It’s been raining solidly for two days, keeping us inside, so at the first break in the weather my dad and I head up to Easby Moor for some fresh air.
From the car park, it’s gently uphill along a wide forest track through trees, before we branch off right to the rim of the moor. As we leave the trees and walk above numerous small, sandstone quarries, the view West opens up; I was brought up here, and walked the Cleveland Hills and North York Moors a lot, but this view never fails to astonish me. It’s made all the more dramatic by the threatening clouds gusting overhead.
The huge flat plain of the Vale of York stretches ahead, reaching over to the Pennines; to the north is Middlesbrough, industry, and, standing alone, the unmistakeable summit of Roseberry Topping. To the south, the edge of the moors – Kildale Moor, Ingleby Moor, Urra Moor and beyond – all traversed by the Cleveland Way leading to where we are standing, before continuing north and then east to the sea.
We walk back up to Captain Cook’s monument on the hill-top; the famous explorer and navigator was born hereabouts, and went to school in Great Ayton, at the foot of this hill, before moving to the coast and beginning his long nautical career. This uncompromising sandstone monument to his achievements is 60 feet high and was erected by a Whitby banker early in the 19th centuy; there’s a somewhat hagiographic inscription carved on a plaque which reads:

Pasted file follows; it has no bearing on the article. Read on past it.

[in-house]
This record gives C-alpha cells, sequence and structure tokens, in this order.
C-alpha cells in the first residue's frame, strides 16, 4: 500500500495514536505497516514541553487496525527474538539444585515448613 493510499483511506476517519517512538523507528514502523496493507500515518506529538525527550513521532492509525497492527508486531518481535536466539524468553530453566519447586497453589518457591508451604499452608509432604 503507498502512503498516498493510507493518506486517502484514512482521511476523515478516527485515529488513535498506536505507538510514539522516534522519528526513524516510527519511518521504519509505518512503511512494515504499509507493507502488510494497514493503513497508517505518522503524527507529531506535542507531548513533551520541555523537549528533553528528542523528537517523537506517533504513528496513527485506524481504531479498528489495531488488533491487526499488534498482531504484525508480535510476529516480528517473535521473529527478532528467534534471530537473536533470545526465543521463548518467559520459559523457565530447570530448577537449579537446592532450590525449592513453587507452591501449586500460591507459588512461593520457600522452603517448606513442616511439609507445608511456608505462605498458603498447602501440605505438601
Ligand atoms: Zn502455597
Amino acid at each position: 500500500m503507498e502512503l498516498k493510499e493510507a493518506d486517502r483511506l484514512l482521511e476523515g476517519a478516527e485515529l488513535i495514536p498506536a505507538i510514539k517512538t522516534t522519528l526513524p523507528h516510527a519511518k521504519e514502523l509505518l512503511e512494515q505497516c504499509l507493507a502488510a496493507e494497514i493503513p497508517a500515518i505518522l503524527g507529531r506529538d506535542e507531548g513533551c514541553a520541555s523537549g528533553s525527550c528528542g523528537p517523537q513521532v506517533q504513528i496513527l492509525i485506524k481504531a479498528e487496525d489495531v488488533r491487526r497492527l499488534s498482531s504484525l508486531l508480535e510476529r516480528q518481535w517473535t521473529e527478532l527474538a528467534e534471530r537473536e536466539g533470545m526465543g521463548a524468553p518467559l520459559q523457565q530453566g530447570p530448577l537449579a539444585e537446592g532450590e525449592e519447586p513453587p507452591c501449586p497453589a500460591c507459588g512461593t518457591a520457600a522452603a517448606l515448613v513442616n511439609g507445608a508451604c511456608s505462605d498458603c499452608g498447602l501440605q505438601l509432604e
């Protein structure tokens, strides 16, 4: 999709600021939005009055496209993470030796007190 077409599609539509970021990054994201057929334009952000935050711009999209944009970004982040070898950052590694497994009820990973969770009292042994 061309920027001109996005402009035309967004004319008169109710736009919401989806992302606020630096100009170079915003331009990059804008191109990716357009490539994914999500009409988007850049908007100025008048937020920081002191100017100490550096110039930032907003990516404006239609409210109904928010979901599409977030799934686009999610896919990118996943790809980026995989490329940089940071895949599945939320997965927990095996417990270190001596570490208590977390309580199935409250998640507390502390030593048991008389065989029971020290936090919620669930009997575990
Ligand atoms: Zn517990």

In memory of the celebrated circumnavigator Captain James Cook F.R.S. A man of nautical knowledge inferior to none, in zeal prudence and energy, superior to most. Regardless of danger he opened an intercourse with the Friendly Isles and other parts of the Southern Hemisphere. He was born at Marton Oct. 27th 1728 and massacred at Owythee Feb. 14th 1779 to the inexpressible grief of his countrymen. While the art of navigation shall be cultivated among men, whilst the spirit of enterprise, commerce and philanthropy shall animate the sons of Britain, while it shall be deemed the honour of a Christian Nation to spread civilisation and the blessings of the Christian faith among pagan and savage tribes, so long will the name of Captain Cook stand out amongst the most celebrated and most admired benefactors of the human race.
We move on to the east, down well managed footpaths through dripping larch and silver birch, with water dyed a deep brown by the peat running diagonally across the path – all rather lovely. The rain holds off and we continue, joining and leaving the Cleveland way until, in a broad firebreak, we see a cluster of striking purple flowers in the grass on the left. I’m keen to know what they are – there are the same flowers growing on a bank at home. Dad suggests that they are orchids – I’m not so sure (it turns out later that he is right – after a little work mum identifies them clearly as green winged orchids).
We head on and shortly rejoin the track heading back down to Gribdale Gate, and the car.
The heavens open again as we start the engine – perfect timing.